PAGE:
Simulation study may help Parkinson's patients retain driving skills

Feb 01, 2010
Drs. John Morgan, left, and Abiodun Akinwuntan are testing whether simulation driving can reduce Parkinson's patients' threefold increased risk of car accidents. Credit: Medical College of Georgia

In a first-of-its-kind study, Medical College of Georgia researchers are testing whether simulation driving can reduce Parkinson's patients' threefold increased risk of car accidents.

Drivers with Parkinson's disease are three times more likely to have a than healthy drivers because of cognitive, motor and visuospatial impairments.

Previous studies show that mind-challenging activities improve retention of cognitive capabilities.

"The question is how long can a patient retain the benefit of the retrained skills before it's eroded by this progressive disease?" says Dr. Abiodun Akinwuntan, assistant professor of physical therapy and neurology in the Schools of Allied Health Sciences and Medicine and director of MCG's Driving Simulation Lab. He expects training will improve and slow the degeneration of driving skills, enabling patients to stay on the road longer than Parkinson's patients without the training.

Funded by a $10,000 grant from the Augusta Chapter of the National Parkinson Foundation, researchers will study 30 local patients with stage two or three Parkinson's disease.

Participants will take cognition tests, a simulator-based driving test and an on-road before and after the five-week training period.

The consists of 10 one-hour sessions in a car with driving scenarios projected on three life-sized screens. Participants will "drive" as they would in real life to navigate the scenarios, which simulate local workday traffic.

The scenarios test skills including visuospatial, and memory, reaction time, hazard perception and executive function. The program documents the participants' number of lane edge crossings, speeding tickets, traffic light violations, accidents and reaction time.

The study will determine if simulation training improves driving and if the improvement translates to on-road testing.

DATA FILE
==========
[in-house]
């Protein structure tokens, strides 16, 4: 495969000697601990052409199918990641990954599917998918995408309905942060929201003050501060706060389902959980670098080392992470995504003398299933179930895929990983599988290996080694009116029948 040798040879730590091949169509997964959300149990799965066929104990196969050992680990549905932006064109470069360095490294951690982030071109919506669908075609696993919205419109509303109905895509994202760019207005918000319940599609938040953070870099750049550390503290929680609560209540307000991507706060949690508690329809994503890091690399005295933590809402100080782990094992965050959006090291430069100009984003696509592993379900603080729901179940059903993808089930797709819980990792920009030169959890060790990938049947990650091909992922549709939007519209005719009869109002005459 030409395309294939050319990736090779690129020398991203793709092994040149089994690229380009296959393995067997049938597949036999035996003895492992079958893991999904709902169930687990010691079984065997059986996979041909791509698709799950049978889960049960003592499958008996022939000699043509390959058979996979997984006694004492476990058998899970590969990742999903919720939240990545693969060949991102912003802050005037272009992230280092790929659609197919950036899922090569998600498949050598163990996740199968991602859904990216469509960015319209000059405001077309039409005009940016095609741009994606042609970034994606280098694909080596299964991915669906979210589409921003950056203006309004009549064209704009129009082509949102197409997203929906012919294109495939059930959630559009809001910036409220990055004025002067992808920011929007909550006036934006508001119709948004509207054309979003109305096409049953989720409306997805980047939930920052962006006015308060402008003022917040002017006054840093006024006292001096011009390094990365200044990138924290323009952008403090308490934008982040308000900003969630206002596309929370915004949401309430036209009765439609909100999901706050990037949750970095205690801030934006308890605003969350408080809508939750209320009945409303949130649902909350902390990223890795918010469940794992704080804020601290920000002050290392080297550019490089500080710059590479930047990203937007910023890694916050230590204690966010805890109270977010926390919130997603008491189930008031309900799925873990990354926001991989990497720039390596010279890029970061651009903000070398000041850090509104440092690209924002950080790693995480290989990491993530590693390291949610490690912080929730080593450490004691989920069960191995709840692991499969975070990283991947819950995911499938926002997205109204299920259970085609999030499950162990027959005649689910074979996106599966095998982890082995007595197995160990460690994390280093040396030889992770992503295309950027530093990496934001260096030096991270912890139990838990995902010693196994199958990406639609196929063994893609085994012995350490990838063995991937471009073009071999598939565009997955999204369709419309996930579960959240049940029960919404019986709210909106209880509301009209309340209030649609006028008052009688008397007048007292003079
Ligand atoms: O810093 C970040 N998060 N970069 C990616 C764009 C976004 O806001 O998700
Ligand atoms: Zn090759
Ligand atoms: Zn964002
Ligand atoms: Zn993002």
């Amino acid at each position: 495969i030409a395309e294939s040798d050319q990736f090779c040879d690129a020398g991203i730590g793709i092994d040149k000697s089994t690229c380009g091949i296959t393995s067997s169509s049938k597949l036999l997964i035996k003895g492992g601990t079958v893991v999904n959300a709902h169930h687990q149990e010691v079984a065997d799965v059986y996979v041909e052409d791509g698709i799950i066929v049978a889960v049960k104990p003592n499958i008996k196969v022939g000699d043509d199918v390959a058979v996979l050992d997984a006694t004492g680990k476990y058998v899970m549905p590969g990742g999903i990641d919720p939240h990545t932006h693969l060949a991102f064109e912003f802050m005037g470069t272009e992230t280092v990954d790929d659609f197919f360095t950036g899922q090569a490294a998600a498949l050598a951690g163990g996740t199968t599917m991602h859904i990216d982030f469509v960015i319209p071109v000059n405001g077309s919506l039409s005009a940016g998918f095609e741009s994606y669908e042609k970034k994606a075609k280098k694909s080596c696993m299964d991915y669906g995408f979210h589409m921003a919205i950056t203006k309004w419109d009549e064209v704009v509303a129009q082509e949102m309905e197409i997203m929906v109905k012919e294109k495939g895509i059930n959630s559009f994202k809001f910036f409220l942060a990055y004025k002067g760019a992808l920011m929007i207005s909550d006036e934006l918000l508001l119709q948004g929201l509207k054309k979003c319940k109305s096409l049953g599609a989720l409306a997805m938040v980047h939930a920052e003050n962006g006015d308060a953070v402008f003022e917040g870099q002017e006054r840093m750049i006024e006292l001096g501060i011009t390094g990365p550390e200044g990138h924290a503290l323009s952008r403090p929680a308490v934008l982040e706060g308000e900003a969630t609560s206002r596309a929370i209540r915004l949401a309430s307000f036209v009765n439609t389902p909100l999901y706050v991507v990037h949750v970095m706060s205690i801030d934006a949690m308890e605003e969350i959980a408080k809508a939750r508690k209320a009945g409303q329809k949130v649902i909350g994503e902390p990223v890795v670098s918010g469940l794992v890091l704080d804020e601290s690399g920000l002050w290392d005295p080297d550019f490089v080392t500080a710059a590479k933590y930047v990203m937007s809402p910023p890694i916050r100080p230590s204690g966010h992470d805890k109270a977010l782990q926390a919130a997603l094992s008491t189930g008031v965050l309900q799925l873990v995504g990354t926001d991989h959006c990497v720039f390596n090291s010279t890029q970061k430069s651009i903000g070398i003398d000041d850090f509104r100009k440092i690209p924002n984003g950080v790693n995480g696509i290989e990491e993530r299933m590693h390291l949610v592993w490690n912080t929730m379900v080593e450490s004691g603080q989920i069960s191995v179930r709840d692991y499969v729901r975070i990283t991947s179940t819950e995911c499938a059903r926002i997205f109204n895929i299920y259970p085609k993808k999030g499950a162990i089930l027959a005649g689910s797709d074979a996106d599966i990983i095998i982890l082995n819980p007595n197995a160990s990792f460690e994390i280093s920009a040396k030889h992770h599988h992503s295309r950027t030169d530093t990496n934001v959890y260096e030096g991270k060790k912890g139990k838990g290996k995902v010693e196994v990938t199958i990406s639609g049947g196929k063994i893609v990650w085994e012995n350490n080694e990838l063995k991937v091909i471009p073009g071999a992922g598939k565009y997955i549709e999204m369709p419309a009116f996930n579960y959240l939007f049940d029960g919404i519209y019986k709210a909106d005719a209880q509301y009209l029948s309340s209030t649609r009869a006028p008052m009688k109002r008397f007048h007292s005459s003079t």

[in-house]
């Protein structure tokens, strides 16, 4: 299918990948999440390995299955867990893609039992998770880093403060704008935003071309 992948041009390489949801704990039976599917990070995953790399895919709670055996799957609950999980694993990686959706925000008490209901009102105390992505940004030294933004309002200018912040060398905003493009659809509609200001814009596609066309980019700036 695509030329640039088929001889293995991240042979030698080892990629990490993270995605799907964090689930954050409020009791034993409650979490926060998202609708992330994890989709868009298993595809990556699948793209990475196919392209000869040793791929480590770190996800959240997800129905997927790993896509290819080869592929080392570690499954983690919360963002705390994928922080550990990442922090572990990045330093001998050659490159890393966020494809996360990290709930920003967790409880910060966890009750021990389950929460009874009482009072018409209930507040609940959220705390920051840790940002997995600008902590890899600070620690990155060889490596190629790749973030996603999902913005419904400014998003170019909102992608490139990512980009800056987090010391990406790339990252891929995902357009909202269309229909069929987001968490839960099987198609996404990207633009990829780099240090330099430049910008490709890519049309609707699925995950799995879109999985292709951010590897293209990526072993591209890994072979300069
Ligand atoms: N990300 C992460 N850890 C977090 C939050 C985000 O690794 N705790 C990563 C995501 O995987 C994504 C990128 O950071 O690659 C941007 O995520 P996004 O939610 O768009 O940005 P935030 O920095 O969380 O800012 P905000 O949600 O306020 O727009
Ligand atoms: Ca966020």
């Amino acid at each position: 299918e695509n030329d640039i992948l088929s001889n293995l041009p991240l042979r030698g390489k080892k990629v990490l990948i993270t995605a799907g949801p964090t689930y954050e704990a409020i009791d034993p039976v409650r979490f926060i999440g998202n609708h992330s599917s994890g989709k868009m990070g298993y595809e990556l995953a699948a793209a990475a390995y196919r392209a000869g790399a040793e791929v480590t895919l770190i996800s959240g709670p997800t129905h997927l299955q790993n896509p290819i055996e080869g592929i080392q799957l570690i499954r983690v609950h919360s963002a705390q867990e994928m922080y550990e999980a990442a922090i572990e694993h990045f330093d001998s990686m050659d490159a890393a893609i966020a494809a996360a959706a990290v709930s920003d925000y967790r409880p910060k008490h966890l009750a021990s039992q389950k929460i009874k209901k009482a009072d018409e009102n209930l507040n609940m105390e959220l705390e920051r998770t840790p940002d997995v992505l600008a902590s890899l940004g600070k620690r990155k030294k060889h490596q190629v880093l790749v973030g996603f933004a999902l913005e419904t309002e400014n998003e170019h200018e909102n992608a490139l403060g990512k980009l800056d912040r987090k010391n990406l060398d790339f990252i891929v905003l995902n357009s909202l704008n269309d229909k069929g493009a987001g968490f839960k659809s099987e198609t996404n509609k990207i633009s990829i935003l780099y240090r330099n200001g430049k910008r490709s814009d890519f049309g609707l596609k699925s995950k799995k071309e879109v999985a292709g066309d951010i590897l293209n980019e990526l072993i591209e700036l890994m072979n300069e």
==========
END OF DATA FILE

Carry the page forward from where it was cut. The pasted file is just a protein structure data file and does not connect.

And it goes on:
" causes patients to lose automatic abilities, including those associated with driving," says Dr. John Morgan, associate professor of neurology in the School of Medicine and director of the MCG Movement Disorders Program's National Parkinson Foundation Center of Excellence. "The old adage, 'You can't walk and chew gum at the same time,' applies in Parkinson's, and driving involves multiple tasks, so that ability is impacted."

Nearly 70 percent of Parkinson's patients eventually stop driving because of symptoms including freezing of movement, lack of coordination, slow reaction time, cognitive decline and/or medication side-effects such as drowsiness. While most patients drive until the disease reaches stage three, which is characterized by symptoms on both sides of the body and some balance impairment, 18 percent give up driving long before safety becomes a factor, Dr. Akinwuntan says.

"Driving has become such a fundamental daily activity that we often underestimate the influence it has on decisions such as the location of our homes, clothes we wear, activities we engage in and social functions we attend," Dr. Akinwuntan says.

Driving not only enhances independence, it fosters other cognitive tasks, such as checking items off of a grocery list after driving to the store.

"Perhaps patients engaged in such an intervention will continue driving two or three years longer than those without training," Dr. Akinwuntan says. Study findings also may apply to other cognition-impaired patients, such as those with traumatic brain injury or Alzheimer's disease.

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